Powers, Non‐Consent and Freedom

Authors
Stephen Mumford
Durham University
Rani Anjum
University of Tromsø (PhD)
Abstract
There are a number of dispositionalist solutions to the free will problem based on freedom consisting in the agent's exercise of a power. But if a subject a is free when they exercise their power P, there is an objection to be overcome from the possibility of power implantation. A brainwasher, rather than directly manipulating a subject's movements, can instead implant in them a desire, to be understood as a disposition to act, and allow the subject to exercise such a power. It seems that, according to the dispositionalist theory of freedom, such an agent would still count as acting freely. There is a strong non-consent intuition that a is not free in such a case because they did not consent to having the power P—the desire in question. Filling out this intuition is not straightforward. But it can be done in terms of the exercise of P being regulated by higher-order powers of self-reflection. Such regulation is what allows an agent to either take ownership of a power or to reject it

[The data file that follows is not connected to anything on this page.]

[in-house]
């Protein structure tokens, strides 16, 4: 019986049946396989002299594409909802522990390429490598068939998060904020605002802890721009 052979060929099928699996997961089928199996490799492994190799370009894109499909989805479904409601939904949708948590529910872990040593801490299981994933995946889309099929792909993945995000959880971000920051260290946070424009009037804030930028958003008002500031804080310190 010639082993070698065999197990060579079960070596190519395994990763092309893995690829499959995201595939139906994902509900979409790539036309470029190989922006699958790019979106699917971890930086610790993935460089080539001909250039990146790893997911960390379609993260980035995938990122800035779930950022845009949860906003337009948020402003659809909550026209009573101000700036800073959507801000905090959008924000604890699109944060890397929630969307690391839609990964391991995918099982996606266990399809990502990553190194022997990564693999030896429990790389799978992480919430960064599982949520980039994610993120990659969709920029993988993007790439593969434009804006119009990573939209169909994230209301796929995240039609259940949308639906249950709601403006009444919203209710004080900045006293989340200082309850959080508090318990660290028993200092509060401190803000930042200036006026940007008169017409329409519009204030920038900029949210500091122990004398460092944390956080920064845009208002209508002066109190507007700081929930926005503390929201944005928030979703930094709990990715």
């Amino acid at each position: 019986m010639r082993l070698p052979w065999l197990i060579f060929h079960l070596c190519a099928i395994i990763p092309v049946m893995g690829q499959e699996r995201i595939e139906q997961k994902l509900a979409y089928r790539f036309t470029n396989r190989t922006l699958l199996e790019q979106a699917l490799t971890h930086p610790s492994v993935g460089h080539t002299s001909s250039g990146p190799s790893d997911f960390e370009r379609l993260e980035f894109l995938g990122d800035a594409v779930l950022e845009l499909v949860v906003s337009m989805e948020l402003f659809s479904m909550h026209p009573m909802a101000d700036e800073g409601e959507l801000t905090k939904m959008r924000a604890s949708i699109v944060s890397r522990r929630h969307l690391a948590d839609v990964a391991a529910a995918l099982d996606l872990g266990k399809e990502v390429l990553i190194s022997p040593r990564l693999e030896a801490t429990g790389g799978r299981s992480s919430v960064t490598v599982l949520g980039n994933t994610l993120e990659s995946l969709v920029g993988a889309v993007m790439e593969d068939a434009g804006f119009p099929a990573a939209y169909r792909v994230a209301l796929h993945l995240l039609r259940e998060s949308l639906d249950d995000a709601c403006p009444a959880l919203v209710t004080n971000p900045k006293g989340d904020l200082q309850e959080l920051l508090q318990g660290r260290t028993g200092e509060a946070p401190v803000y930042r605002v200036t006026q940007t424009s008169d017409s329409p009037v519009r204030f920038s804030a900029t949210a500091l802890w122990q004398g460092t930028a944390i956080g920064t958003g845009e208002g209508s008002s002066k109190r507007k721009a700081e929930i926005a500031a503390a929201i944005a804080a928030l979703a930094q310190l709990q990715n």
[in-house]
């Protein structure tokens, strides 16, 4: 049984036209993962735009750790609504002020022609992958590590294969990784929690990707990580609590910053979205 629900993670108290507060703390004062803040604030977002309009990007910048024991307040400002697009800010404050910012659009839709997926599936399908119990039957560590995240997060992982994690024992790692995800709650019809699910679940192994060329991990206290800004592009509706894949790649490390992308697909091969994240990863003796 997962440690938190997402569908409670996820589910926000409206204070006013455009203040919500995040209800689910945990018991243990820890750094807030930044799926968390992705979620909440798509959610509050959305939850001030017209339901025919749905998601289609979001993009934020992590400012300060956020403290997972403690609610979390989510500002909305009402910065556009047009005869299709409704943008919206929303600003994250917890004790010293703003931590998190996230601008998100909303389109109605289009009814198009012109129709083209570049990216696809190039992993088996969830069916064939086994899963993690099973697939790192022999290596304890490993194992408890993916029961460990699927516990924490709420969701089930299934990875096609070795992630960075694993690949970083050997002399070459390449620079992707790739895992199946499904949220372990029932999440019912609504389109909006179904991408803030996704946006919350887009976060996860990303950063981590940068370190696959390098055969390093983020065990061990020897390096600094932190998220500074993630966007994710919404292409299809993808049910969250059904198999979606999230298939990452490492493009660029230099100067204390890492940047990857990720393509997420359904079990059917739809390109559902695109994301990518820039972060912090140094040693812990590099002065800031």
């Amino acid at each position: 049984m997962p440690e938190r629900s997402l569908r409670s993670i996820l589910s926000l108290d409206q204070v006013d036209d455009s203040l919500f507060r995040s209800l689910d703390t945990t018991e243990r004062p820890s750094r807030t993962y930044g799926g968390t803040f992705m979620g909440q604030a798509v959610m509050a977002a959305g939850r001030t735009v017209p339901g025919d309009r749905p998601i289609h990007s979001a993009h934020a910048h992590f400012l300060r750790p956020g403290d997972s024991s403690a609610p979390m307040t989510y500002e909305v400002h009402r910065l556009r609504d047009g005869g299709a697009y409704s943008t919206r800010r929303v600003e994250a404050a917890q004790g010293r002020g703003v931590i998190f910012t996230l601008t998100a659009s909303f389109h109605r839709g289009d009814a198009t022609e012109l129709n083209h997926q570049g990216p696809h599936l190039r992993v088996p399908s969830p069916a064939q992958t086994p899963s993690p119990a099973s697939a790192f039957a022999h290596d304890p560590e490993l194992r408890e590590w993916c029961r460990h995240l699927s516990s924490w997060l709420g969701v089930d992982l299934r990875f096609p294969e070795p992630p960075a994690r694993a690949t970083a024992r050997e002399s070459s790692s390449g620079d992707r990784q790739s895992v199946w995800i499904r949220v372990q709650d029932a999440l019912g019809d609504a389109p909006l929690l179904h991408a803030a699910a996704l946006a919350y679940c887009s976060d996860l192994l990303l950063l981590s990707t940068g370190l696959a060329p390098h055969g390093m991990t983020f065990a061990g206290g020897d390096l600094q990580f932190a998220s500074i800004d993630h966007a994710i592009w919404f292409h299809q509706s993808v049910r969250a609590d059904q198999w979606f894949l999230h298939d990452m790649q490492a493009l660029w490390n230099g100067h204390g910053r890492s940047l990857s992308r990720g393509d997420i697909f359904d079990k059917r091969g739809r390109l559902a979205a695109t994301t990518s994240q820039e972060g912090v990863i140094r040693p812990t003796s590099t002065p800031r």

Keywords free will  dispositions  agency  causal powers  causation
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DOI 10.1111/phpr.12112
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References found in this work BETA

The Significance of Free Will.Robert Kane - 1996 - Oxford University Press USA.
Scientific Essentialism.Brian Ellis - 2007 - Cambridge University Press.
The Concept of Mind.Gilbert Ryle - 1949 - Hutchinson & Co.

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Citations of this work BETA

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